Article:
In foreign affairs, a return of the city-state?

Big-city mayors, meeting in Paris, defend their cities' right to craft separate policies.

When Willie Brown, mayor of San Francisco, landed in Paris last week, he was received almost like a head of state. A delegation from Paris City Hall welcomed him at the airport. He was placed at one of the finest hotels, had dinner with several high-ranking politicians, and attended a reception in his honor.

For many, it's a greeting that befits the rising stature of American mayors, leaders of modern-day city-states that have gained influence on the international stage during the past decade. But to the degree these cities are striking out with their own policies - sometimes even developing foreign policies that don't jibe with US positions - they are fueling a new debate about just how independent-minded American municipalities should be.

"Cities have now a certain type of foreign policy, mainly economic and cultural," says Saskia Sassen, professor of sociology at the University of Chicago. "They are engaging in areas that were dealt with before only by national states."

Along with Mayor Anthony Williams of Washington, Mr. Brown attended the first Mayors of the World Summit here last week - the largest worldwide conference ever organized by cities. Over two days, they met with their counterparts from 33 of the biggest cities, from Beijing to Mexico, from Johannesburg to Madrid. They discussed issues common to megalopolises: security, local governance, city planning, and urban quality of life.

The event foreshadows a new, global level of intercity cooperation - one that moves beyond the bilateral "sister city" relationships that have marked municipalities' dealings up to now. Many cities are engaged in a network of multilateral cooperation.

"Sister cities are now outdated," Mayor Williams said after the summit. "We are in a global economy. We have to have relations with everyone."

Indeed, America's biggest cities - with their concentration of financial and communications services - have become major players in the international marketplace. The 10 largest cities account for 28 percent of assets of the world's top 50 insurers, says Ms. Sassen. New York City alone accounts for 9 percent of the assets of the world's 50 largest commercial banks. Many have revised their tax and spending policies to attract investment from abroad. Some cities now deal directly with foreign governments or firms.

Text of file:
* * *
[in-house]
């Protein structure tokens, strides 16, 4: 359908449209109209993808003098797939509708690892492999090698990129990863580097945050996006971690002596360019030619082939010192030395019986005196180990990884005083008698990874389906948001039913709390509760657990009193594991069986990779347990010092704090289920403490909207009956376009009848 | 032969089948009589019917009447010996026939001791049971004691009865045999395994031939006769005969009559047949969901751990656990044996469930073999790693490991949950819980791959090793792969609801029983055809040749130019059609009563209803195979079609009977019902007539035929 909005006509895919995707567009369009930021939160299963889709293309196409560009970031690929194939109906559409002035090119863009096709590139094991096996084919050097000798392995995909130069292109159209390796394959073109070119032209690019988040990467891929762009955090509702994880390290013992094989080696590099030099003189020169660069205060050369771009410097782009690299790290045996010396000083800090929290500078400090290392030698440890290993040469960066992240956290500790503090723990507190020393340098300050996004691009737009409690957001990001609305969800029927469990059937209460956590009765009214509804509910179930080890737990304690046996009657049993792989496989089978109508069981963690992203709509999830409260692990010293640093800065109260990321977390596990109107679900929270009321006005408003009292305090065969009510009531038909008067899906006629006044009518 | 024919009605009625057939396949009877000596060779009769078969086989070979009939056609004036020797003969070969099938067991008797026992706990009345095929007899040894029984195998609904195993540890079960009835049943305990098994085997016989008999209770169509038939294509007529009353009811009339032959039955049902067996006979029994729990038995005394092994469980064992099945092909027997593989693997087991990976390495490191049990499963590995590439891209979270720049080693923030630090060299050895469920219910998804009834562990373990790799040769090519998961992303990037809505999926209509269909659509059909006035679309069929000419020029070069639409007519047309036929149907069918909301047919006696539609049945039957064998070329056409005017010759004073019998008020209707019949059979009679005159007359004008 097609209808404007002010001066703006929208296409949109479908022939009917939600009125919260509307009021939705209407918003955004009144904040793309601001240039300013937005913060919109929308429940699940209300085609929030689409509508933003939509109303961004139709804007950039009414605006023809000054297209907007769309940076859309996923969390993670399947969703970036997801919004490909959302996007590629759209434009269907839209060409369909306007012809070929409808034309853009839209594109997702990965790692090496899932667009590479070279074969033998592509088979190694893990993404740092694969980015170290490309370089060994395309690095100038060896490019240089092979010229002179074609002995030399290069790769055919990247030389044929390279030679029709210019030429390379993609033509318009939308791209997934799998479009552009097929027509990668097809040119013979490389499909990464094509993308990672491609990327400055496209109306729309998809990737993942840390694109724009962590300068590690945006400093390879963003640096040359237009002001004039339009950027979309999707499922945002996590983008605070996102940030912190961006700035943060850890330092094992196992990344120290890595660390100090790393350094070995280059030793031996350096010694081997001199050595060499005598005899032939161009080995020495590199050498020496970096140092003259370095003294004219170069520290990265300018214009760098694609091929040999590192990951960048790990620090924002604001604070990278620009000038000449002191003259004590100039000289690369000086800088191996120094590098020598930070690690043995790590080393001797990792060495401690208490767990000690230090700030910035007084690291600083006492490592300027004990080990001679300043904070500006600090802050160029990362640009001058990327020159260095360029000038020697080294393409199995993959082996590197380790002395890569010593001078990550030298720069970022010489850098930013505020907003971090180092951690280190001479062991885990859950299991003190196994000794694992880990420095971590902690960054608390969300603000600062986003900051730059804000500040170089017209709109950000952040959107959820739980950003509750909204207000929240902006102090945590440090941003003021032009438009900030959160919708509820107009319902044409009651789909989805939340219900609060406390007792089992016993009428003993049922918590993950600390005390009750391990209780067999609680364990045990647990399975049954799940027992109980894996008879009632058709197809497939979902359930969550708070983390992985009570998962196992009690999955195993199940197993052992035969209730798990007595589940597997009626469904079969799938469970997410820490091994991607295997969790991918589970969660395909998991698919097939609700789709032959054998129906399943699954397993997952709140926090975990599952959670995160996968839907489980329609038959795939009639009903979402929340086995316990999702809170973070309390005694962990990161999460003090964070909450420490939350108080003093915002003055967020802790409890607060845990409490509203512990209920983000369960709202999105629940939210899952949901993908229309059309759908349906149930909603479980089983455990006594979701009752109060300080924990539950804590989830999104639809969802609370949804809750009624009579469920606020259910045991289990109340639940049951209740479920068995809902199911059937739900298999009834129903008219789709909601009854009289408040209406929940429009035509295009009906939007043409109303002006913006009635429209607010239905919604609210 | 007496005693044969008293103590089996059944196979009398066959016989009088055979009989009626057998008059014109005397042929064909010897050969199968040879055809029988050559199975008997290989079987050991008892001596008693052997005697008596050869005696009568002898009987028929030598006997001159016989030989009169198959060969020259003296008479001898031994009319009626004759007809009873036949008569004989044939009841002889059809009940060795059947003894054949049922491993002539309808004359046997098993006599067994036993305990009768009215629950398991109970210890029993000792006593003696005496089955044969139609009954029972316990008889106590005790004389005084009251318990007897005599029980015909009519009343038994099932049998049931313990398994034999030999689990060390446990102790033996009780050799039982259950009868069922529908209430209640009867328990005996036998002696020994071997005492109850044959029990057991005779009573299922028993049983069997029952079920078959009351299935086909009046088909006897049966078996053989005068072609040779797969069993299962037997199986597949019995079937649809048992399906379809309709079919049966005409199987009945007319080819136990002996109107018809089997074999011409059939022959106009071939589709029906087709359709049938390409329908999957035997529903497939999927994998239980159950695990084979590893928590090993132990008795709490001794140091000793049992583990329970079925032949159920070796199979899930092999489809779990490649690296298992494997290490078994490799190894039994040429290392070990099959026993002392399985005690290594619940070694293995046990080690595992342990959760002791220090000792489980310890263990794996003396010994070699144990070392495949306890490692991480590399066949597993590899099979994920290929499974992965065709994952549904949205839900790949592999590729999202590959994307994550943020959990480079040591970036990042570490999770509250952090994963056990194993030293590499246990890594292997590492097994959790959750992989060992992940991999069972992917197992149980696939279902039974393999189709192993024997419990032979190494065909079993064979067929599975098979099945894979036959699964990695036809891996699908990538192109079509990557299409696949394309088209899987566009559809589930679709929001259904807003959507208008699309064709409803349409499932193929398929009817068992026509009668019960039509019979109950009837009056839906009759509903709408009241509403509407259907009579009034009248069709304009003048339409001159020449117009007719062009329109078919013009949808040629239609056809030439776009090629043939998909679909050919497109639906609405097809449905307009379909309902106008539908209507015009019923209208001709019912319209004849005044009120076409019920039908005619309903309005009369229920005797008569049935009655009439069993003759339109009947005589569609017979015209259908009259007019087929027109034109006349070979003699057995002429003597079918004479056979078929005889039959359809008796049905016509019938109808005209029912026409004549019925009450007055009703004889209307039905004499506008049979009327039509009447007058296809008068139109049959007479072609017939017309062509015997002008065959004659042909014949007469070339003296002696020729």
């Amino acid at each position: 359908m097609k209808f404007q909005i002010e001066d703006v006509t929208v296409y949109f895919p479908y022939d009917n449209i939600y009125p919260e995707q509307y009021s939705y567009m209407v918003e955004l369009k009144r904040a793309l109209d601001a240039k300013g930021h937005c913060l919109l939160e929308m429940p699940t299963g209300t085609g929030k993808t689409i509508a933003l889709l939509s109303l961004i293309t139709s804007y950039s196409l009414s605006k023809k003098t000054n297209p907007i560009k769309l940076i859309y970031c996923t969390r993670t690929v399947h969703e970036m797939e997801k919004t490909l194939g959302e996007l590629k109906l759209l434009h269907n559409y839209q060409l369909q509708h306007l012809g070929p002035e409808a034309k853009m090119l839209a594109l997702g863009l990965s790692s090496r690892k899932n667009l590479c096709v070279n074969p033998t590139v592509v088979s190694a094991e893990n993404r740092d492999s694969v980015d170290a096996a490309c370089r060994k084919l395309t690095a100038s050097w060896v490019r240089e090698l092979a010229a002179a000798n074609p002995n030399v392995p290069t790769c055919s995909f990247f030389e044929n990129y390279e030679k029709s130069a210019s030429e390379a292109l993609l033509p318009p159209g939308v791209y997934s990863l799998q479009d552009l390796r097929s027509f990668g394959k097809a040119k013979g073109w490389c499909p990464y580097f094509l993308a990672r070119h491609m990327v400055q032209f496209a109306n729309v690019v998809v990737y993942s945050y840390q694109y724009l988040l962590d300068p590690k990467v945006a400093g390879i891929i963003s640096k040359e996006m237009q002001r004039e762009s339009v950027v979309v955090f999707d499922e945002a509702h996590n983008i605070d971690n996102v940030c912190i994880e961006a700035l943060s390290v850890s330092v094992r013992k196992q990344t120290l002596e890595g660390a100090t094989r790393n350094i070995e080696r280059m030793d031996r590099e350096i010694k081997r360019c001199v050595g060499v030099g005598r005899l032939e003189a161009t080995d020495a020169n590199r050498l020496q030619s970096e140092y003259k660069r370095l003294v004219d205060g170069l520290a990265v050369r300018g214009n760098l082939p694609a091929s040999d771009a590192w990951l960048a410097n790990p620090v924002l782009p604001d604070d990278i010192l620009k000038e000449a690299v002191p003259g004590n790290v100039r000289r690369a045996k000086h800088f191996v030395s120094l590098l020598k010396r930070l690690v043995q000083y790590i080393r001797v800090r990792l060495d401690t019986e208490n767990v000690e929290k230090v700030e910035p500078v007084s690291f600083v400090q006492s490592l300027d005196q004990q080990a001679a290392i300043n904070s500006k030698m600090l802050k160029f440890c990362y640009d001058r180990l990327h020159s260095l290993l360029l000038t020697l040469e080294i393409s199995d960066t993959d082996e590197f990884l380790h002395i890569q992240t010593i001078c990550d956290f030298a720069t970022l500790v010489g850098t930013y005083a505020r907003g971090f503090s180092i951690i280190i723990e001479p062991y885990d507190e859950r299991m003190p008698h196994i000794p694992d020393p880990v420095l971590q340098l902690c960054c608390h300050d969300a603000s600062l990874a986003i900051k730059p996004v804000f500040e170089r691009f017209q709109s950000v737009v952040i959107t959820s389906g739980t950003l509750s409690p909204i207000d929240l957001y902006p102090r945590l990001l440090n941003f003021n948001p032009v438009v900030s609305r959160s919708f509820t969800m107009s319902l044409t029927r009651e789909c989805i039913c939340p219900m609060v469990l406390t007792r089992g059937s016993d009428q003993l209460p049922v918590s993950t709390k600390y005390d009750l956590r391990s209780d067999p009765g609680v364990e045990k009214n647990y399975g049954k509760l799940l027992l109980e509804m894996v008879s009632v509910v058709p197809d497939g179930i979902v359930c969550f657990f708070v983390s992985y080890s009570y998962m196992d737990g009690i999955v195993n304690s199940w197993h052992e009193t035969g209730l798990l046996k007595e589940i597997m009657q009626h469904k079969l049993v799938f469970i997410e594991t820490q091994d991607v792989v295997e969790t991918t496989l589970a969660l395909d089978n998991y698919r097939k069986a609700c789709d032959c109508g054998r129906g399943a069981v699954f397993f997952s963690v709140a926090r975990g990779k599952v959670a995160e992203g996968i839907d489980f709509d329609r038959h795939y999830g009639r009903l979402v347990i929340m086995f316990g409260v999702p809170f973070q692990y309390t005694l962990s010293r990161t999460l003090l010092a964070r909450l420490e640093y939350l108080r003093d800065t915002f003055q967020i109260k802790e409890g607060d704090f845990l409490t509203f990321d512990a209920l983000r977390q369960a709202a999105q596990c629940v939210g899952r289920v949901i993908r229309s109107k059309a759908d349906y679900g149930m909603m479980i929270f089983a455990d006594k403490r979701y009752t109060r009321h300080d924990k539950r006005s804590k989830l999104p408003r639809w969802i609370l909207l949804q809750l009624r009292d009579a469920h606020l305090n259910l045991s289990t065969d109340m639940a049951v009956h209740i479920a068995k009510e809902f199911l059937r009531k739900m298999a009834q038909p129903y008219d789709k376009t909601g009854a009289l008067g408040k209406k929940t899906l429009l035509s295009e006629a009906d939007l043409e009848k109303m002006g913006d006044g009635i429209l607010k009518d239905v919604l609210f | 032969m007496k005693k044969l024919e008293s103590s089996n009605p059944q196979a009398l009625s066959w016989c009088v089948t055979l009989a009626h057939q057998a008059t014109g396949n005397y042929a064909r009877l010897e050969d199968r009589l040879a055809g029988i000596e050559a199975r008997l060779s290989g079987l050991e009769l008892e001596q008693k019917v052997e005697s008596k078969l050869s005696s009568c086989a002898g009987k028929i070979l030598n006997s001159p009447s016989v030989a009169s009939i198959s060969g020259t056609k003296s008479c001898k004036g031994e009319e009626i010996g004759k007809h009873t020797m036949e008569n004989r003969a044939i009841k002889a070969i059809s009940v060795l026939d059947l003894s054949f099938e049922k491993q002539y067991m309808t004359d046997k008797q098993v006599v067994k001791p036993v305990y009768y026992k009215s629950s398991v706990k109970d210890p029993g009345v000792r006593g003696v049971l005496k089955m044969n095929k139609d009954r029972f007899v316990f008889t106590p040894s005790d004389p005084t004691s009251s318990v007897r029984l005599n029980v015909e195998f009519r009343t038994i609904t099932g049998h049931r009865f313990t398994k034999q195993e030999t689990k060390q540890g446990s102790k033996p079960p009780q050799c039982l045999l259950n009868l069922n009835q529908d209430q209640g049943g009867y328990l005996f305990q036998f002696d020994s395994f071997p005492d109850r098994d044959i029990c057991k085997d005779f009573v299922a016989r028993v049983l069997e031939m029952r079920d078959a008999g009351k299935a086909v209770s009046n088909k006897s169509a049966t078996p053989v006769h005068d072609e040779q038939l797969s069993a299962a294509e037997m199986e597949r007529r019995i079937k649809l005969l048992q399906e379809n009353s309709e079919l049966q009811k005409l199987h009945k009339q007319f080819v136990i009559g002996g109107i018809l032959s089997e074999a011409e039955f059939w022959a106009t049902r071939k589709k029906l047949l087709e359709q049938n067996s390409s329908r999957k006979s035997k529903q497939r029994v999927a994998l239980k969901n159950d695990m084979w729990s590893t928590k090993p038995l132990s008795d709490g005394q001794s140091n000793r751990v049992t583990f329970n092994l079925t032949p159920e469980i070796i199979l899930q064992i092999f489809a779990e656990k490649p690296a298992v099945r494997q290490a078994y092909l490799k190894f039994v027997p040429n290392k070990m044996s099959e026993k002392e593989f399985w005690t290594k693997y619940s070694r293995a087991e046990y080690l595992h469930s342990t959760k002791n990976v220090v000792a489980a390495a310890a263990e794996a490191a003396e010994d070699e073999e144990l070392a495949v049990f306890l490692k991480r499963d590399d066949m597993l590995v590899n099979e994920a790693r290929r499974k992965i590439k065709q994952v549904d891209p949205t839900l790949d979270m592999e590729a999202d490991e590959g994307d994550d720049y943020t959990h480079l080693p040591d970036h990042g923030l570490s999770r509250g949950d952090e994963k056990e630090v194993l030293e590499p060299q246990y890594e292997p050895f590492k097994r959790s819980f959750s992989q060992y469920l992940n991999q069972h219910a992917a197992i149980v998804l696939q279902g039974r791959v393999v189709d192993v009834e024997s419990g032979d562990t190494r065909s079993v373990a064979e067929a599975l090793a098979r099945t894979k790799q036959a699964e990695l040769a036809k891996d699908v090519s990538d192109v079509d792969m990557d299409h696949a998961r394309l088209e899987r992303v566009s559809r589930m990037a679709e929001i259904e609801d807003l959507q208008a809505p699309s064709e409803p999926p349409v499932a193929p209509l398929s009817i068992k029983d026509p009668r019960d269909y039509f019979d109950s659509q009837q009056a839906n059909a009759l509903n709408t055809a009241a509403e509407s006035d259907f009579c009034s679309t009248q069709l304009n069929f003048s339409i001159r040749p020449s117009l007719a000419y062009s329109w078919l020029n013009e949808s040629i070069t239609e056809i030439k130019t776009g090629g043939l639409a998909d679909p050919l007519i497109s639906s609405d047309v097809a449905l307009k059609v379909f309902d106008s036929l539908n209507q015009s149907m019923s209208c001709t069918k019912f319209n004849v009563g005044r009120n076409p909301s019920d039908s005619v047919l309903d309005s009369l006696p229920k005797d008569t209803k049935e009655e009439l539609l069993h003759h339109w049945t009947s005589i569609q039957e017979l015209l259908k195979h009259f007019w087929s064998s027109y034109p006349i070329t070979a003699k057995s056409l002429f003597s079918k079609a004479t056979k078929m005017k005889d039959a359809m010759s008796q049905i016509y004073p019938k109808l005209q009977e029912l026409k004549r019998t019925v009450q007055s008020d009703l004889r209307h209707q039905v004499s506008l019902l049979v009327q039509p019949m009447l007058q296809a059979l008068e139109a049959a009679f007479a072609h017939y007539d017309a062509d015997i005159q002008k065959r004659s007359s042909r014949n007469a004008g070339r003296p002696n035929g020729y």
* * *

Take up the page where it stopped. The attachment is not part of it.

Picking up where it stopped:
As a result of cities' and states' new roles, many are taking stands on international matters.

In 1996, Massachusetts passed a law to boycott companies trading with the rogue government of Myanmar, formerly known as Burma, contradicting Congress's policy toward this regime. In 1998, New York City's comptroller hindered diplomatic relations between the US and Switzerland, by threatening to sanction major Swiss banks in an effort to spur restitution of Holocaust-era assets to Jews. Miami has developed its own foreign policy toward Cuba.

San Francisco's Brown sees no reason cities should be hesitant about defining their own international policies. San Francisco, he notes, refuses to implement an array of federal rules he considers contrary to the city's spirit. For example, it discourages raids by the Immigration and Naturalization Service against illegal immigrants. It has also imposed sanctions on certain companies because they trade with foreign countries that San Francisco says violate human rights (such as South Africa in the '80s and Myanmar today).

"It is the right of the cities to decide independently from any institution whether or not to do business with certain countries,"

Brown says.

An increasing number of city governments have recently enacted boycott laws targeting countries for human rights abuses. Four states and 33 cities have imposed sanctions on foreign nations, according to the National Foreign Trade Council, an association of companies that oppose the Massachusetts law.

"Some American cities have such an influence that their action on the international scene can create problems to the foreign policy of their own state," says Ariel Colonomos, a fellow at the French National Center of Scientific Research.

In the US, the dispute will be taken up this week by the Supreme Court. The Clinton administration, urging that the Massachusetts law be rejected, is expected to argue that foreign relations are a prerogative of the federal government, not of states and cities. The United States should speak in "a single, national voice" in the global economy, the administration argues.

Whatever the outcome in that case, some experts say globalization will lead to more clashes of this kind.

"It is the beginning of a new phase of combat between the national and local government," says Sassen.

(c) Copyright 2000. The Christian Science Publishing Society

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